In large cities, the concept of “shared bikes” started several years ago. Anyone can rent a bike and return it to various docking stations throughout the city with a credit card. The rider is charged for the length of time that they’ve rented the bike.
For example, in London, a shared bike user picks up and returns the bike to a fixed location, a docking-station kiosk like the one shown in Figure 1. This is fine for those who want to take a roundtrip bike tour around a city for fun, but not a good solution for the daily urban commuter when there is no docking station nearby. Commuters face the issue of walking long distances or hiring a taxi for a relatively short distance – how do you travel the “last mile” from a subway or bus stop to a workplace without renting a bike for the whole day? If commuters could pick up and drop off bikes anywhere, it would be a lot more convenient and efficient.
Figure 1: Shared bike with docking station in London
Today, bike-sharing programs across major cities in China for example, have evolved from kiosk-based systems into something dockless. Anyone can locate and rent a bike through an application on their smartphone for a fun ride to an event, for example, or getting from office or home to a public transit station. When you are finished, the electronic lock and 3G/4G wireless network allows you to leave the bike pretty much anywhere. This has solved the last-mile issue for urban commuters.
Figure 2: Free standing shared bikes in Shanghai
How does it work? Without a docking station, a shared bike needs a way to be tracked on a network, open the lock and send user data for processing. With a battery-powered electronic lock, Bluetooth®, GPS and 3G/4G systems, these freestanding bikes are parked securely around the city with an electronic lock, eliminating the docking station. Users find a bike using a map in the phone application and then scan the QR code on the bike to unlock the bike. When they have arrived at their destination, they use the phone application again to engage the electronic bike lock.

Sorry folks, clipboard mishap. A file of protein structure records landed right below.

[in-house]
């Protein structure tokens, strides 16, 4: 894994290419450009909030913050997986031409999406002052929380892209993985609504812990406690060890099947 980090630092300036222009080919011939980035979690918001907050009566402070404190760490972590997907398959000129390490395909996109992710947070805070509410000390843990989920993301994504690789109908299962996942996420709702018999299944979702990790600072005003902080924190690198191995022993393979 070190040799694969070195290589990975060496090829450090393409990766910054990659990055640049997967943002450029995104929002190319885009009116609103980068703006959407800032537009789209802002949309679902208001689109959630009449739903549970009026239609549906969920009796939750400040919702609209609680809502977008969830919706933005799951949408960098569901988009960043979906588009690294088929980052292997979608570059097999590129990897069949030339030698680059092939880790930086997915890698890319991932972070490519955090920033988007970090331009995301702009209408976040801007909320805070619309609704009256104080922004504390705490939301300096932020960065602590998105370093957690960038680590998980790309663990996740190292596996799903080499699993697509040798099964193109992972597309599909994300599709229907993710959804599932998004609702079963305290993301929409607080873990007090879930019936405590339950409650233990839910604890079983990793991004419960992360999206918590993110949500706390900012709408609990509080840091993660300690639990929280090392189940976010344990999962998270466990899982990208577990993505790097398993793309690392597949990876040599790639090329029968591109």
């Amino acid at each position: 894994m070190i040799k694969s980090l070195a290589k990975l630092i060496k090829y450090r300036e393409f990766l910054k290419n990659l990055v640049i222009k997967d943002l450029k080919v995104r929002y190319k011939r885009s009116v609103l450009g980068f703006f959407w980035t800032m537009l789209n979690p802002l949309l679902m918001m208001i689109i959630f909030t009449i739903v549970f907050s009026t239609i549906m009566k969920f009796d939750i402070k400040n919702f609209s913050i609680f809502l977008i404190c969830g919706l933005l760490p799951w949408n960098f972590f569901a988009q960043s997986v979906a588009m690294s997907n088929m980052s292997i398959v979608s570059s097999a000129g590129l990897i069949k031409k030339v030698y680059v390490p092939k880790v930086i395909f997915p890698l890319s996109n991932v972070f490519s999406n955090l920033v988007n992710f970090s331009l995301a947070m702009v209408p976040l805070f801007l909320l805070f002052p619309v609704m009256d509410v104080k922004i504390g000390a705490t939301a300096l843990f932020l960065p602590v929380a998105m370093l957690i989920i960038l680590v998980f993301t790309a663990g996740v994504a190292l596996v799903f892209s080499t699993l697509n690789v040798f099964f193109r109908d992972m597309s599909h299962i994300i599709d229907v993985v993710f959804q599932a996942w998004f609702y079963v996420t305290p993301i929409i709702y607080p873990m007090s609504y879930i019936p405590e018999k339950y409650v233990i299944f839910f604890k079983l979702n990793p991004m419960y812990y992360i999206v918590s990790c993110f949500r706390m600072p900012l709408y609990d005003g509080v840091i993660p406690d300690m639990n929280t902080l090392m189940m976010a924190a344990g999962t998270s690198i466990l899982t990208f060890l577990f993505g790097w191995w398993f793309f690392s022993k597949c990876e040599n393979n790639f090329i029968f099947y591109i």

Since the bike’s electronic lock is a battery-powered application, the challenge is to keep the battery constantly charged. Without docking stations, designers of these types of shared bikes need an easy way to charge the battery autonomously. One solution is to place solar panels on the bike, although that is of course dependent on sunlight and can affect energy production when the sun is not at an optimal angle. A maximum power point tracker (MPPT) calculation optimizes the charging current between the solar array and the bike’s battery charger. See Figure 3
Figure 3: Example of a flexible charging solution
The bq25895 has an inter-integrated circuit (I2C) setting and integrated analog-to-digital converter (ADC) to measure the open-circuit input voltage and charging current, enabling you to easily find the MPPT point with a simple calculation. The bq25895 can help not only charge the battery but also fully harness the solar panels of shared bikes to keep them powered when commuters need them most. Get more information on how the bq25895 can help power your next application with the sun.
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